Ashton-under-Lyne, Greater Manchester:
Ashton Tap House
Visited on: Wednesday 22nd January 2020
This was my second Market Hall pub of the day. I had arrived on the frequent 409 bus to Ashton Bus Station after visiting the Cob & Coal in Oldham Market Hall. A five minute walk brought me to Ashton’s open market and on the far side I could see the impressive edifice of the Market Hall.
A little bit of history won’t go amiss here. Ashton market truly has history as it is believed it acquired its charter in 1284. It moved to the present site in 1828 and in 1867 the present building was opened.
It was extended in 1880 and again in 1930. On 25th May 2004 there was a catastrophic fire that destroyed every thing except the exterior walls and the iconic tower.
A temporary market was set up and a new Market Hall was opened in 2008 within the surviving walls.
Although it is a bit more modern than some of other halls it still has the fantastic array of stalls from bakers, butchers and fishmongers through to haberdashers, sweet shops and cafés. And of course, the Ashton Tap House. I believe it opened in April 2018.
Even by the standards of micro-bars and pubs it is small. However, this is relieved by the communal seating outside which also serves a café and sandwich bar.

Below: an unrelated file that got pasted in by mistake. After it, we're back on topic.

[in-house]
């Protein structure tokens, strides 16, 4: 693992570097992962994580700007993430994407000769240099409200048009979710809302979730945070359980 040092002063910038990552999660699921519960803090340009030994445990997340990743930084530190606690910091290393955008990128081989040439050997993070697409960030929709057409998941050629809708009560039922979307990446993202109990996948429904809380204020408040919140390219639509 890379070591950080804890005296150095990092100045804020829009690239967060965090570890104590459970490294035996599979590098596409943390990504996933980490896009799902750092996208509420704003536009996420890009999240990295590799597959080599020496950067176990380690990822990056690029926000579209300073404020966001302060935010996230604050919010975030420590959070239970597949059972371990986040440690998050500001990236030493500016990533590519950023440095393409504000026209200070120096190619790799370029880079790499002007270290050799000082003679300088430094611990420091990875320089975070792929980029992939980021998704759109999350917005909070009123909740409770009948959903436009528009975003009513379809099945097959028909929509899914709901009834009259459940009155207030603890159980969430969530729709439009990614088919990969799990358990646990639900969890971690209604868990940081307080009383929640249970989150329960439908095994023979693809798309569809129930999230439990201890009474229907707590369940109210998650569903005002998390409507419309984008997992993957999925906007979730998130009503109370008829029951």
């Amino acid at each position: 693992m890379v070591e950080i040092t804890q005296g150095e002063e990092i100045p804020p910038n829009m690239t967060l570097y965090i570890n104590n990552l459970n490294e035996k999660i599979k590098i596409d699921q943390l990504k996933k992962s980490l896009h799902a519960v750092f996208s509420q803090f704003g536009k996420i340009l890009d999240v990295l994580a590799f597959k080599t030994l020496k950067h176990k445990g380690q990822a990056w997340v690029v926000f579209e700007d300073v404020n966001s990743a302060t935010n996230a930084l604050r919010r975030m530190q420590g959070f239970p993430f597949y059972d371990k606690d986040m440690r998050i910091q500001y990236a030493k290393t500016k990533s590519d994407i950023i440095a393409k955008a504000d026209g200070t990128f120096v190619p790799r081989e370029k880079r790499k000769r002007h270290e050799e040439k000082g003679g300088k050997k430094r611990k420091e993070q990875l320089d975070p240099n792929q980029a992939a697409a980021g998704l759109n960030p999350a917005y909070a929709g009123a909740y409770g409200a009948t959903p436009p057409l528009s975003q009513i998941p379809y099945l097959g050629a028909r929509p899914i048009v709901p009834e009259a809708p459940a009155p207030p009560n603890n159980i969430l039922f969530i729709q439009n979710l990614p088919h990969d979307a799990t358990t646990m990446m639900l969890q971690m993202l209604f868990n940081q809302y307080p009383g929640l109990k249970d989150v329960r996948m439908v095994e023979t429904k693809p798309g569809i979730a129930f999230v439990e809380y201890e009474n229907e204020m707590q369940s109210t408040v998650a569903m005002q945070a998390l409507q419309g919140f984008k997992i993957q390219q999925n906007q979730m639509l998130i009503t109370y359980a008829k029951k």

Inside, the bar counter is in the far right hand corner. Facing it on the left are three high wooden tables, each with four tall chairs.
On the right there’s a small low table with cushioned bench seating around two side.
Between this and bar there’s an upright refrigerator containing bottled beers and mixers. These are for the gins they sell, which includes local Tameside Gin. On the walls are framed caricature cartoons of the many regular customers.
There were two cask beers, along with two still ciders and three keg beers (two lagers and a wheat beer). From the cask were Empire Brewing (Slaithwaite, West Yorkshire) Porter (4.7%) and Sheffield Brewery (Sheffield, South Yorkshire) Blanco Blonde (4.2%).
The ciders were Dunham Press (Dunham Massey, Greater Manchester) Dabbler Cider (5.0%) and Seacider (Ditchling Common, East Sussex) Blood Orange Cider (4.0%).
Obviously, there is no food offered but you are welcome to take in anything purchased from the many food stalls in the market hall.
This little pub is well worth visiting if you are in the Tameside area.
Ashton Tap House, Unit 16, Market Hall, Market Street, Ashton-under-Lyne OL6 7JU. Tel: 07940_077019.
Hours: Monday-Saturday: 10.30-17.00; Sunday: Closed.
Ashton-under-Lyne is the terminus of Metrolink Tram route E. From the tram stop walk forward.
Go across the front of the Bus Station (an alternative way to arrive). Go past the Prince of Orange pub.
Pass Wellington Street on the right but turn next right into Wellington Road.
At this intersection you will see Ashton station on the opposite side, another alternative way to arrive.
There are trains from Manchester Victoria.
In Wellington Road walk till you see the Market Hall on the right.